Other families followed the Roscoe family at Ross Bay Villa.
1884: The Winter Family
George Winter Senior rents Ross Bay Villa for his hack and livery business between 1884 and 1889.
George Winter was the carriage man for Government House. The family used to live in the Stable building at Government House before moving to Ross Bay Villa. He worked for several Colonial Governors and later for the Lieutenants Governor of the province of British Columbia.
1889: The Combe Family
Mr. Combe was the Supreme Court Registrar. Both he and his wife were avid golfers. They were instrumental in establishing the Victoria Golf Club in 1893, the oldest course in Canada on its original location, and second oldest in North America..
The earliest photographs of Ross Bay Villa were from their time living in the house. At right, Harvey, his wife Margaret and their son Brian are pictured on the front porch at the Villa.
Photo: BC Archives I-61548
1892: The Winter Family
George and Margaret Orrock Winter and family moved into Ross Bay Villa in 1892. The photograph above shows one of the Winter wagons outside Ross Bay Villa in that year. Mrs Winter died in 1900. George Winter Sr. remarried in 1902.
In 1910 George Winter granted an easement to the B.C. Electric Railway Company across the front of the property to allow construction of a streetcar line on Fairfield Road. In 1911, George Winter died. The address of the property officially became 1490 Fairfield Road.
1912: The Mortimer Family
Stonemason John Mortimer and his daughter Adele move into 1490 Fairfield Road. He was the founder of Mortimer’s Monumental Works, the firm responsible for many of the headstones and other monuments in Ross Bay Cemetery, across the road.
The Mortimers installed a sewer line and re-roofed the house with new cedar shingles, stained red. A new kitchen was installed at this time, repurposing the old master bedroom. New kitchen windows and a new back porch off the new kitchen, were added.
At this time a “Marble Cutter’s Yard” was shown on a map just to the west of the house, and a “Bakehouse and Showroom” were next door to the east. (Directories list John Peddle, as a baker).
Photo below from Mortimer family collection.
In 1921 John Mortimer died. Adele, his daughter, purchased the house from the Winters.
1924: John Wallace
Adele Mortimer rents 1490 Fairfield Road to John Wallace, a Blacksmith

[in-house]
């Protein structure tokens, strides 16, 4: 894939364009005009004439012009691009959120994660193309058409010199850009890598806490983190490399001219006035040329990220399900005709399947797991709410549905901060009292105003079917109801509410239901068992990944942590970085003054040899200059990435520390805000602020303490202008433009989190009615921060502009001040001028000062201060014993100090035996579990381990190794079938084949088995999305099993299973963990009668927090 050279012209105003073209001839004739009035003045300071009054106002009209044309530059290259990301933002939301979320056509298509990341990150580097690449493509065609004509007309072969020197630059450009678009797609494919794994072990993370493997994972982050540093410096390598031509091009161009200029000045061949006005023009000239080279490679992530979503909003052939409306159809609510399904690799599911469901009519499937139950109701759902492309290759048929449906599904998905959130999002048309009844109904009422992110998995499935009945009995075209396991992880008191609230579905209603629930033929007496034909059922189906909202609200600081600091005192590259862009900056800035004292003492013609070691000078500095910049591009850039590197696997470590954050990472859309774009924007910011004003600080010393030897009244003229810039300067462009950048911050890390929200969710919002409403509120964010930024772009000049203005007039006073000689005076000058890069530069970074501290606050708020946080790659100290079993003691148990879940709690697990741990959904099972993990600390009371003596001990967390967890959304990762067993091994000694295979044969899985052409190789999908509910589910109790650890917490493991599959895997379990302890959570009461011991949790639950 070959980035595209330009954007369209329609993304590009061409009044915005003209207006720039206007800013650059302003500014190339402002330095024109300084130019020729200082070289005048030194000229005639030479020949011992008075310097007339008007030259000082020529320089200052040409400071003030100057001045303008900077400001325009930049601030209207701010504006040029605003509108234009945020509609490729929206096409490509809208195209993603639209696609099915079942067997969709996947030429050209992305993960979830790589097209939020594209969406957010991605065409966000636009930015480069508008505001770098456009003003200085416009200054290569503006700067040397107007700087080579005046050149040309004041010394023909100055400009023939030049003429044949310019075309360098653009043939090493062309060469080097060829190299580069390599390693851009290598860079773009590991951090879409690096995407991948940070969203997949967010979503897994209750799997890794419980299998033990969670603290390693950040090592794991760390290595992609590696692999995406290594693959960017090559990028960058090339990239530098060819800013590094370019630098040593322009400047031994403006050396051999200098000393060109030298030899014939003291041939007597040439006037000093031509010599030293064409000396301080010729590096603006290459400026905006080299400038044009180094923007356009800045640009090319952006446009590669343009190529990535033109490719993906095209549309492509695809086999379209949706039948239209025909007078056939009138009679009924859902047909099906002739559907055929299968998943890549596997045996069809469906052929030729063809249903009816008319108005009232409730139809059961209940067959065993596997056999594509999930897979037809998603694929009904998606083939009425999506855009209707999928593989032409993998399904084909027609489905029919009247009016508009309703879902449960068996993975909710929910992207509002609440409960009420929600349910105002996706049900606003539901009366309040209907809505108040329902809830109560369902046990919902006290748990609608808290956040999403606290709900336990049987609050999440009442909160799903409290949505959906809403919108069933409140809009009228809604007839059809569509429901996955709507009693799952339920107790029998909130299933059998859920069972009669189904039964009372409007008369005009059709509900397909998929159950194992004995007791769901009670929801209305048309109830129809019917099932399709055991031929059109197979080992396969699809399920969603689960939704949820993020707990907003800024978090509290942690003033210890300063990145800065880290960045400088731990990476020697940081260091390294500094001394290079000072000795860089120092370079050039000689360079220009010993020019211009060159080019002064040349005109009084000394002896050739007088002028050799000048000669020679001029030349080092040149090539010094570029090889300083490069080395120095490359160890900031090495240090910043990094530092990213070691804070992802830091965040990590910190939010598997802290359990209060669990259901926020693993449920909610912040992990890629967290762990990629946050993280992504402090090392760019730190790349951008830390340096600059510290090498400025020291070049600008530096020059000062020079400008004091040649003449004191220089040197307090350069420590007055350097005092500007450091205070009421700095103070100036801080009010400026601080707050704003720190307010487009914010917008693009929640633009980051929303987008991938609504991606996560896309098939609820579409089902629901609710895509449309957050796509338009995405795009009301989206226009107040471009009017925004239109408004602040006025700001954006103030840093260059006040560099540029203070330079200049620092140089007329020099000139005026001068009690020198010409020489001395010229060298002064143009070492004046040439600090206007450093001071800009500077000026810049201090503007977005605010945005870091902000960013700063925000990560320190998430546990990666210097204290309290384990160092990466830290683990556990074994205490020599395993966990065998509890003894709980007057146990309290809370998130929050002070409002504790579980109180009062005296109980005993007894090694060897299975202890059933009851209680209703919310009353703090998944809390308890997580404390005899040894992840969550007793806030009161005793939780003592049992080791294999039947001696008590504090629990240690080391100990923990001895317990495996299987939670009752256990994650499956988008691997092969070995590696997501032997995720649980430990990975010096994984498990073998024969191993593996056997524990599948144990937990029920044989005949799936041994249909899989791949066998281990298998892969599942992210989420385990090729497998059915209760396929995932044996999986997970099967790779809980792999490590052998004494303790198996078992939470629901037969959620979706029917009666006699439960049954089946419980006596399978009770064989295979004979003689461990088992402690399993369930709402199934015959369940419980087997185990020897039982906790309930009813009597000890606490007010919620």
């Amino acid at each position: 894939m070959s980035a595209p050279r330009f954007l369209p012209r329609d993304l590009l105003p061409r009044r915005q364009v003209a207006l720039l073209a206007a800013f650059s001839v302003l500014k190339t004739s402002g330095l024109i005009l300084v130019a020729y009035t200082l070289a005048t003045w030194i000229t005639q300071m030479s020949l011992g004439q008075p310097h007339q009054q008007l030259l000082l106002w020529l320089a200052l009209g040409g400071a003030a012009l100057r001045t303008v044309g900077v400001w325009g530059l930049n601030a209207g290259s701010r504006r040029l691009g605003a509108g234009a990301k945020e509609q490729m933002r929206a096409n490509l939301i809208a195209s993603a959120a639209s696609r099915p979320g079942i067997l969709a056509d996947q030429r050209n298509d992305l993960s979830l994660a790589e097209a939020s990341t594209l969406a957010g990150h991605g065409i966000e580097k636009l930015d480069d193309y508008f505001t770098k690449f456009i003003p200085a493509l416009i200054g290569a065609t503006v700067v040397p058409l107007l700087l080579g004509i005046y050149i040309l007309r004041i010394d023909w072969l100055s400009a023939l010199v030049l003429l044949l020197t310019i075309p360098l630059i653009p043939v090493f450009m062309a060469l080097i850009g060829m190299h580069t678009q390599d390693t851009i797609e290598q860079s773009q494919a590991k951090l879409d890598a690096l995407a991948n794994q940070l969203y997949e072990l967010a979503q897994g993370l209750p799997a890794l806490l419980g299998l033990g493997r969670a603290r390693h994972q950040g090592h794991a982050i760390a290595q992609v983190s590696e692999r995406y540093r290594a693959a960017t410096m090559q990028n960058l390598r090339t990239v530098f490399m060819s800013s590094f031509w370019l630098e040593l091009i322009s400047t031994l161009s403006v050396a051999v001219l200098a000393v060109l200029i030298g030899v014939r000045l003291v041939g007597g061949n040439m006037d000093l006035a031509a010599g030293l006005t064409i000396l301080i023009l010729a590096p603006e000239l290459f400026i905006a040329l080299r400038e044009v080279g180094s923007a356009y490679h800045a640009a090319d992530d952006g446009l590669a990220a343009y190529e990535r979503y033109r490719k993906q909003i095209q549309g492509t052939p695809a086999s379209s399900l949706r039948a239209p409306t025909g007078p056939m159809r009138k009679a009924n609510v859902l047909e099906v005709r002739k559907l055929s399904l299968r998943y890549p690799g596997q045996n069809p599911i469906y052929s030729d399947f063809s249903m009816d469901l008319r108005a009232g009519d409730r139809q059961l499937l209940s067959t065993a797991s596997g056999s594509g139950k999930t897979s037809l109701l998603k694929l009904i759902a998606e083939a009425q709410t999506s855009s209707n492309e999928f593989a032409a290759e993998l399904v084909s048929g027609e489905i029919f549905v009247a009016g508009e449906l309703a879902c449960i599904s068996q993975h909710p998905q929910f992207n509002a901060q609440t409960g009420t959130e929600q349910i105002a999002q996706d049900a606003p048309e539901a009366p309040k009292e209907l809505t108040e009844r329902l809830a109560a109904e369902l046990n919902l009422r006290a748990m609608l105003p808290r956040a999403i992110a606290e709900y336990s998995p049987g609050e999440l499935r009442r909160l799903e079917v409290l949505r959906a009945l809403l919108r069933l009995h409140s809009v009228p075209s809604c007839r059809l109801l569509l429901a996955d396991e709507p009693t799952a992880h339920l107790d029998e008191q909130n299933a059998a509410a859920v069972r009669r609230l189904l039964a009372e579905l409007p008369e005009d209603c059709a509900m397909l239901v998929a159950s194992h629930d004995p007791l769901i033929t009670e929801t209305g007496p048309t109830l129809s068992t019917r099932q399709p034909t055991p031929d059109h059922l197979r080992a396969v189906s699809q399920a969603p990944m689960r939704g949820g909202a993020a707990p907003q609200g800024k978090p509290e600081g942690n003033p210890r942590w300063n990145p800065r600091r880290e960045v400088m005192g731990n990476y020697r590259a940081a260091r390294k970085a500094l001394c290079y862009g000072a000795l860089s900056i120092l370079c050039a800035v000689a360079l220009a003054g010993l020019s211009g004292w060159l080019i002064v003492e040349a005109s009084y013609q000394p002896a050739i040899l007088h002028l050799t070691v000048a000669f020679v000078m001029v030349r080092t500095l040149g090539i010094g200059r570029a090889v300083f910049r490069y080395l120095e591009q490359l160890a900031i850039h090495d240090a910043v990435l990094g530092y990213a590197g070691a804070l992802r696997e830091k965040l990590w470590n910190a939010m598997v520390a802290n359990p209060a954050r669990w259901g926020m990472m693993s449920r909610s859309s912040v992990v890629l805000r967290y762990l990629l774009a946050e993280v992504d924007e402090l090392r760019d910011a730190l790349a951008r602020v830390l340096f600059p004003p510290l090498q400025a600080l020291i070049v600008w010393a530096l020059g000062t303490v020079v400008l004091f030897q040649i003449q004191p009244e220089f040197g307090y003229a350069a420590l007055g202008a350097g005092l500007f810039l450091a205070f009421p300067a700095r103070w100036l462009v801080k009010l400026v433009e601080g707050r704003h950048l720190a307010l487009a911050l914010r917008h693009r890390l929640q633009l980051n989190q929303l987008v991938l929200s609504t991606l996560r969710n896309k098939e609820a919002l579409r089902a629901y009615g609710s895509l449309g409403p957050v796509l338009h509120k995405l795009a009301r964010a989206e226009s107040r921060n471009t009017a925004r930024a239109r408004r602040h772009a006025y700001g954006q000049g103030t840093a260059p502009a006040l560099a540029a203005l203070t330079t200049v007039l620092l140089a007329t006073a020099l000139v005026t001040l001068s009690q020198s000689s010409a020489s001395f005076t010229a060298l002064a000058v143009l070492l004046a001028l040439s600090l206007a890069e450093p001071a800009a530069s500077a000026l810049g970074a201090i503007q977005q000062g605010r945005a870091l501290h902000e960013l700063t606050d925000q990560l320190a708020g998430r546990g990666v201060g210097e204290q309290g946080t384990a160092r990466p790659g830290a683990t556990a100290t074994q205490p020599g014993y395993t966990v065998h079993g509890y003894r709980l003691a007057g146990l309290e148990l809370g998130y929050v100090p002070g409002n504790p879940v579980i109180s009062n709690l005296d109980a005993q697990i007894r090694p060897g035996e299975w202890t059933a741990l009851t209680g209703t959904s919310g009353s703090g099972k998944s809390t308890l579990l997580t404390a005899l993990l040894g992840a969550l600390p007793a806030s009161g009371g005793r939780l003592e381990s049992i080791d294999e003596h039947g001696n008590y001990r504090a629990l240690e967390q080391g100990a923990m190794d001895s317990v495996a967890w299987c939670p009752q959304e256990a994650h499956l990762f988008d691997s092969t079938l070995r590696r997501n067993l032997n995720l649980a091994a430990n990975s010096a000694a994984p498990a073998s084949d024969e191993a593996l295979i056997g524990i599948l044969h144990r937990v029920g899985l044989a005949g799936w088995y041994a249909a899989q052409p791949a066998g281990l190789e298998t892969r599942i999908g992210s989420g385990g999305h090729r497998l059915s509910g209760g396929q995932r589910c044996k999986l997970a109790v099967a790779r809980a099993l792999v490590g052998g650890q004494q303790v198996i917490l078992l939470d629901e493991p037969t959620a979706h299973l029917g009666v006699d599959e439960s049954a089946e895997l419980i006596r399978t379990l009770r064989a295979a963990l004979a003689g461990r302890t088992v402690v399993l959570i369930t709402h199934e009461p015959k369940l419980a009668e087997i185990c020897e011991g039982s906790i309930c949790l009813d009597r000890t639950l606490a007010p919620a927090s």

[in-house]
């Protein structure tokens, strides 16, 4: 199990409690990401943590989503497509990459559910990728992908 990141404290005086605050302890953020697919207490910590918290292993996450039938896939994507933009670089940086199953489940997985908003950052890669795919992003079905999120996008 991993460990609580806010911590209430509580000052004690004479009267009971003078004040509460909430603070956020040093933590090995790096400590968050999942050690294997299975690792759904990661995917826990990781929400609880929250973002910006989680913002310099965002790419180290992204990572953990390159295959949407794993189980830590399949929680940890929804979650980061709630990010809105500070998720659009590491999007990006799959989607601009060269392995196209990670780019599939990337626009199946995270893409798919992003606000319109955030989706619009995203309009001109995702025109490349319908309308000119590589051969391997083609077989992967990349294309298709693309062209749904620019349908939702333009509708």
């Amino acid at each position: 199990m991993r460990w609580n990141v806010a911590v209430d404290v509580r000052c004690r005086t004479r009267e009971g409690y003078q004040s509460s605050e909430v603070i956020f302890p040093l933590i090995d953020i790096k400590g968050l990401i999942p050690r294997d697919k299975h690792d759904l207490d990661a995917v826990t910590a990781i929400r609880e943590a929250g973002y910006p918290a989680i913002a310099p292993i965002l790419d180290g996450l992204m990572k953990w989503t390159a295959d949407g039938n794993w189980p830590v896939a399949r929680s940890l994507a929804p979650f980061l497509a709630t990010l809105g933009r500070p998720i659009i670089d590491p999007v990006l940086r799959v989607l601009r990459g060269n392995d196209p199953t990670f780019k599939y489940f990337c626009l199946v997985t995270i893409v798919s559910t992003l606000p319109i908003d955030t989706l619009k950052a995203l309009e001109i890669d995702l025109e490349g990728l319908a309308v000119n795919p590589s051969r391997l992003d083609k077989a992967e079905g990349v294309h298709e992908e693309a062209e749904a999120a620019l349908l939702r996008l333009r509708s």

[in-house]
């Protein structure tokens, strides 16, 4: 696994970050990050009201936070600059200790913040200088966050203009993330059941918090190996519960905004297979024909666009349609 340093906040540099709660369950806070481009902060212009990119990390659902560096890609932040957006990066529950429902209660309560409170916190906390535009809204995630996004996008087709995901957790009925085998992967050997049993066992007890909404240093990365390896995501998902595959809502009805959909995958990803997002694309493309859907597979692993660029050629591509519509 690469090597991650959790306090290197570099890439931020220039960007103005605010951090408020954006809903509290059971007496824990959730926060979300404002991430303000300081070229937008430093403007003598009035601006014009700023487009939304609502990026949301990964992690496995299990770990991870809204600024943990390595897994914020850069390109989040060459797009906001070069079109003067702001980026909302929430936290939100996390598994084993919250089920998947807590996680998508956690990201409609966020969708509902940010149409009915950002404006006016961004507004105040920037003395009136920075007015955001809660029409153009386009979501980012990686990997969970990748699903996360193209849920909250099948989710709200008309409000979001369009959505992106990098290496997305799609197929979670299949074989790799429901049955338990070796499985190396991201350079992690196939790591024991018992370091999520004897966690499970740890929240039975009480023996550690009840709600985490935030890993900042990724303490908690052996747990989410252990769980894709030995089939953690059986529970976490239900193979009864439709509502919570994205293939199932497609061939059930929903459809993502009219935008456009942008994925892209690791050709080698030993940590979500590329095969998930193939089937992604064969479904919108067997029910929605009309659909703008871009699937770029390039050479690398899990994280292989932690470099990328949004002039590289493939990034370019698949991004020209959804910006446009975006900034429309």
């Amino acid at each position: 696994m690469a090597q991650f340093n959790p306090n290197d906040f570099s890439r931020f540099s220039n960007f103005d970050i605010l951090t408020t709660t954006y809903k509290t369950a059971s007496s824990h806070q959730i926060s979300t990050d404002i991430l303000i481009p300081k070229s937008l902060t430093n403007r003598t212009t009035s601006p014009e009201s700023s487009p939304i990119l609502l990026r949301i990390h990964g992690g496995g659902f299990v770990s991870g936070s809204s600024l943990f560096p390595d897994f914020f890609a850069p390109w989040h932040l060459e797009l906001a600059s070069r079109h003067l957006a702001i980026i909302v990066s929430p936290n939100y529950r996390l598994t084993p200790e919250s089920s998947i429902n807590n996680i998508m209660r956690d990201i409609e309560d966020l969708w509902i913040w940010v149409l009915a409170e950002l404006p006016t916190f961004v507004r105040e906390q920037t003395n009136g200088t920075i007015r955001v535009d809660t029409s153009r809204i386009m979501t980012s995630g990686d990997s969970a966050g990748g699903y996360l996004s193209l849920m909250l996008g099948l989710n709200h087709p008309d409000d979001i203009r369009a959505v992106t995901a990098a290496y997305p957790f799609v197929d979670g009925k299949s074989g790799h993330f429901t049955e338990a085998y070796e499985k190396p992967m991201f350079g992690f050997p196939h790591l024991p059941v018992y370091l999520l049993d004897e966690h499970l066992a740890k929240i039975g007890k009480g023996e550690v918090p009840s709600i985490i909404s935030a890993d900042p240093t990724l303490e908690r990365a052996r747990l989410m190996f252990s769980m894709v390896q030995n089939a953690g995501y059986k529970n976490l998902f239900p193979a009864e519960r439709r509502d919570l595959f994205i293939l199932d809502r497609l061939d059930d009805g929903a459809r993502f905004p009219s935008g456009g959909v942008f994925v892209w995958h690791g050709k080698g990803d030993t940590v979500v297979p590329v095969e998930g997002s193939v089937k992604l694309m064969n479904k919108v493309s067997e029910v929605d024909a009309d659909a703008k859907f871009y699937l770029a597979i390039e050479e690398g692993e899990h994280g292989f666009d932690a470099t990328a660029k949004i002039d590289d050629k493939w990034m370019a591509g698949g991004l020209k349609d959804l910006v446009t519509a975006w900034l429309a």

At this time the large shed to the left of the house in the above picture has a sign on the roof saying “Phillip’s Stone Works”.
1928: Shorrock Family
Walter Shorrock, an engineer, and his wife Fanny, are living at 1490 Fairfield Road. They lease, then purchase the property.
1931: Langford Family
Walter Frederick Langford and his wife Ida May Langford purchase the house from Fanny Shorrock. In 1947 Walter Langford dies.
1952: Hewison Family
Raymond and Elizabeth Hewison purchase 1490 Fairfield Road. They do numerous repairs and upgrades to the house and property. The Hewisons were friends with the Langfords and had visited the house while the Langfords were in residence. Mrs. Hewison knew that an old bookcase was in the house when the Langfords were living there. Later, the Hewisons would donate that bookcase back to Ross Bay Villa. As it turned out, the bookcase was original to the house – dating from 1865 – and it had survived all of the ownership changes over the years.
Mike Hewison, one of their children, has been a volunteer at Ross Bay Villa since 2000, helping with the restoration.
1988: Six business partners
Six local businessmen purchase the house and its two lots, and rent it out. The house deteriorates during this period. A request for demolition is made in 1998 for future redevelopment. The City orders a 60 day freeze on demolition under heritage legislation.
At this time the Hallmark Society publishes a book called The Winter House: Ross Bay Villa 1865-1998, by Jennifer Nell Barr, Mary Doody Jones and Helen Edwards to raise awareness of the importance of the property.
1999: The Land Conservancy
On April 29, 1999, The Land Conservancy of British Columbia assumes ownership of Ross Bay Villa. A downpayment on a mortgage was made, with a loan of $50,000 from the Heritage Building Foundation of the Hallmark Society and donations of $5,000 and $7,000 from two supporters of heritage in the City.
2015: The Ross Bay Villa Society
On October 23, 2015, the Ross Bay Villa Society took over ownership of Ross Bay Villa. The Society spent a year raising $135,000 to pay off the mortgage, then in default, when The Land Conservancy was in severe financial difficulties. The purchase by the Society saved it from a possible private sale.
The Ross Bay Villa Society was formed in 2013 by knowledgeable volunteers who had been both restoring and managing the site since 2000.
The mandate of the Ross Bay Villa Society is to continue to preserve the site, and open it to the public for regular tours; special events; lectures; workshops and more; while raising money to ensure its continued conservation into the future.
The Society welcomes new members and supporters to assist in the preservation of this remarkable historic site.
Much of the above information is from the book The Winter House: Ross Bay Villa 1865-1998, by Jennifer Nell Barr, Mary Doody Jones and Helen Edwards and its reprint: Ross Bay Villa: A Colonial Cottage 1865-1999. Published by the Hallmark Society, 1999. Thank you for this research.